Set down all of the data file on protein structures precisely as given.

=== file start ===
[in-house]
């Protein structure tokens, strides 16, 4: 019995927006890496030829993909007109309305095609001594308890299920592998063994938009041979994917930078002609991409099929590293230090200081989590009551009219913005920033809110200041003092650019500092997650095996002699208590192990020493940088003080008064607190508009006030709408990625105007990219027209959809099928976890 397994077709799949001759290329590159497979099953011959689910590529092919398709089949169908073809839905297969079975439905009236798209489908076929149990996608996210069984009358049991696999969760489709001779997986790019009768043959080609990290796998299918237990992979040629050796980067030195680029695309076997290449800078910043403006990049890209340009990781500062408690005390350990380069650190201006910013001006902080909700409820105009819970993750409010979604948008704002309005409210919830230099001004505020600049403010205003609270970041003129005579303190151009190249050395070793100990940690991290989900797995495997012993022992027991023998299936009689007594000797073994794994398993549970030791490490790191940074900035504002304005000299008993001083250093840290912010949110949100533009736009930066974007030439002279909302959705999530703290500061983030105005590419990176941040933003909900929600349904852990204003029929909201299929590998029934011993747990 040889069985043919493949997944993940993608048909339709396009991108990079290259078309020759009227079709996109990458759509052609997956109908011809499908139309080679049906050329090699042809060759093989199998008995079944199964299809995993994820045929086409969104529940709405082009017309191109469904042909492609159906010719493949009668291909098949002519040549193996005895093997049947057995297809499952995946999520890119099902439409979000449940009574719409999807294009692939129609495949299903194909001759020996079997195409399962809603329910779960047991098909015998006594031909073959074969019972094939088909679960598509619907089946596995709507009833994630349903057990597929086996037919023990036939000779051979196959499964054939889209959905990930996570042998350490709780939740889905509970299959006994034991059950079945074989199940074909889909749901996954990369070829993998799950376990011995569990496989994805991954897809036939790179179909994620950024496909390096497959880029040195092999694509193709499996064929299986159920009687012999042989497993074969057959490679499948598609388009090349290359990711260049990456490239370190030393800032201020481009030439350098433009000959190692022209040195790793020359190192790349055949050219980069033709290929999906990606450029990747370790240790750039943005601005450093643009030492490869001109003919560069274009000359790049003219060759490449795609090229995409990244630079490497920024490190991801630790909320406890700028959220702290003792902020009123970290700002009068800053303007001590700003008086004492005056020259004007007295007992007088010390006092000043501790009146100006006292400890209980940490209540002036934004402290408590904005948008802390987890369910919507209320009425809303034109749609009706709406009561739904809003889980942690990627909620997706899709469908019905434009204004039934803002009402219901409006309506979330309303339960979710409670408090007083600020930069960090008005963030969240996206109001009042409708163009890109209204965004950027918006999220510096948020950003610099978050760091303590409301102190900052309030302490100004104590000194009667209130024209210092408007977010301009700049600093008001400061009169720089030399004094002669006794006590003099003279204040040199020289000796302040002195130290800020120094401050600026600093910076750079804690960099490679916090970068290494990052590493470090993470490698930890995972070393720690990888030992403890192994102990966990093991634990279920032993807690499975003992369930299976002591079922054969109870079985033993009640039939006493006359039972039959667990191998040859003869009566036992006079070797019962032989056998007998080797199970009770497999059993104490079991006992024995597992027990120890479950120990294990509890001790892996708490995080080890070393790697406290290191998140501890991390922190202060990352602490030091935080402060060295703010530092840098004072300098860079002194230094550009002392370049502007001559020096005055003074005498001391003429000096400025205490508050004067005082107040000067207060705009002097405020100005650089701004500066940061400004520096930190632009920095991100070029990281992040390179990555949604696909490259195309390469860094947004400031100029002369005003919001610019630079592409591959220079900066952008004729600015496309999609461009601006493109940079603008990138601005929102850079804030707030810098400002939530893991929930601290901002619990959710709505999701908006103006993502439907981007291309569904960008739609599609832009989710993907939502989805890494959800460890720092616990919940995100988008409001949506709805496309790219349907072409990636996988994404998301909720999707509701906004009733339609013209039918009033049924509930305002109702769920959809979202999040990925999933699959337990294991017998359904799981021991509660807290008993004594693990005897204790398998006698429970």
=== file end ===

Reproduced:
[in-house]
């Protein structure tokens, strides 16, 4: 019995927006890496030829993909007109309305095609001594308890299920592998063994938009041979994917930078002609991409099929590293230090200081989590009551009219913005920033809110200041003092650019500092997650095996002699208590192990020493940088003080008064607190508009006030709408990625105007990219027209959809099928976890 397994077709799949001759290329590159497979099953011959689910590529092919398709089949169908073809839905297969079975439905009236798209489908076929149990996608996210069984009358049991696999969760489709001779997986790019009768043959080609990290796998299918237990992979040629050796980067030195680029695309076997290449800078910043403006990049890209340009990781500062408690005390350990380069650190201006910013001006902080909700409820105009819970993750409010979604948008704002309005409210919830230099001004505020600049403010205003609270970041003129005579303190151009190249050395070793100990940690991290989900797995495997012993022992027991023998299936009689007594000797073994794994398993549970030791490490790191940074900035504002304005000299008993001083250093840290912010949110949100533009736009930066974007030439002279909302959705999530703290500061983030105005590419990176941040933003909900929600349904852990204003029929909201299929590998029934011993747990 040889069985043919493949997944993940993608048909339709396009991108990079290259078309020759009227079709996109990458759509052609997956109908011809499908139309080679049906050329090699042809060759093989199998008995079944199964299809995993994820045929086409969104529940709405082009017309191109469904042909492609159906010719493949009668291909098949002519040549193996005895093997049947057995297809499952995946999520890119099902439409979000449940009574719409999807294009692939129609495949299903194909001759020996079997195409399962809603329910779960047991098909015998006594031909073959074969019972094939088909679960598509619907089946596995709507009833994630349903057990597929086996037919023990036939000779051979196959499964054939889209959905990930996570042998350490709780939740889905509970299959006994034991059950079945074989199940074909889909749901996954990369070829993998799950376990011995569990496989994805991954897809036939790179179909994620950024496909390096497959880029040195092999694509193709499996064929299986159920009687012999042989497993074969057959490679499948598609388009090349290359990711260049990456490239370190030393800032201020481009030439350098433009000959190692022209040195790793020359190192790349055949050219980069033709290929999906990606450029990747370790240790750039943005601005450093643009030492490869001109003919560069274009000359790049003219060759490449795609090229995409990244630079490497920024490190991801630790909320406890700028959220702290003792902020009123970290700002009068800053303007001590700003008086004492005056020259004007007295007992007088010390006092000043501790009146100006006292400890209980940490209540002036934004402290408590904005948008802390987890369910919507209320009425809303034109749609009706709406009561739904809003889980942690990627909620997706899709469908019905434009204004039934803002009402219901409006309506979330309303339960979710409670408090007083600020930069960090008005963030969240996206109001009042409708163009890109209204965004950027918006999220510096948020950003610099978050760091303590409301102190900052309030302490100004104590000194009667209130024209210092408007977010301009700049600093008001400061009169720089030399004094002669006794006590003099003279204040040199020289000796302040002195130290800020120094401050600026600093910076750079804690960099490679916090970068290494990052590493470090993470490698930890995972070393720690990888030992403890192994102990966990093991634990279920032993807690499975003992369930299976002591079922054969109870079985033993009640039939006493006359039972039959667990191998040859003869009566036992006079070797019962032989056998007998080797199970009770497999059993104490079991006992024995597992027990120890479950120990294990509890001790892996708490995080080890070393790697406290290191998140501890991390922190202060990352602490030091935080402060060295703010530092840098004072300098860079002194230094550009002392370049502007001559020096005055003074005498001391003429000096400025205490508050004067005082107040000067207060705009002097405020100005650089701004500066940061400004520096930190632009920095991100070029990281992040390179990555949604696909490259195309390469860094947004400031100029002369005003919001610019630079592409591959220079900066952008004729600015496309999609461009601006493109940079603008990138601005929102850079804030707030810098400002939530893991929930601290901002619990959710709505999701908006103006993502439907981007291309569904960008739609599609832009989710993907939502989805890494959800460890720092616990919940995100988008409001949506709805496309790219349907072409990636996988994404998301909720999707509701906004009733339609013209039918009033049924509930305002109702769920959809979202999040990925999933699959337990294991017998359904799981021991509660807290008993004594693990005897204790398998006698429970």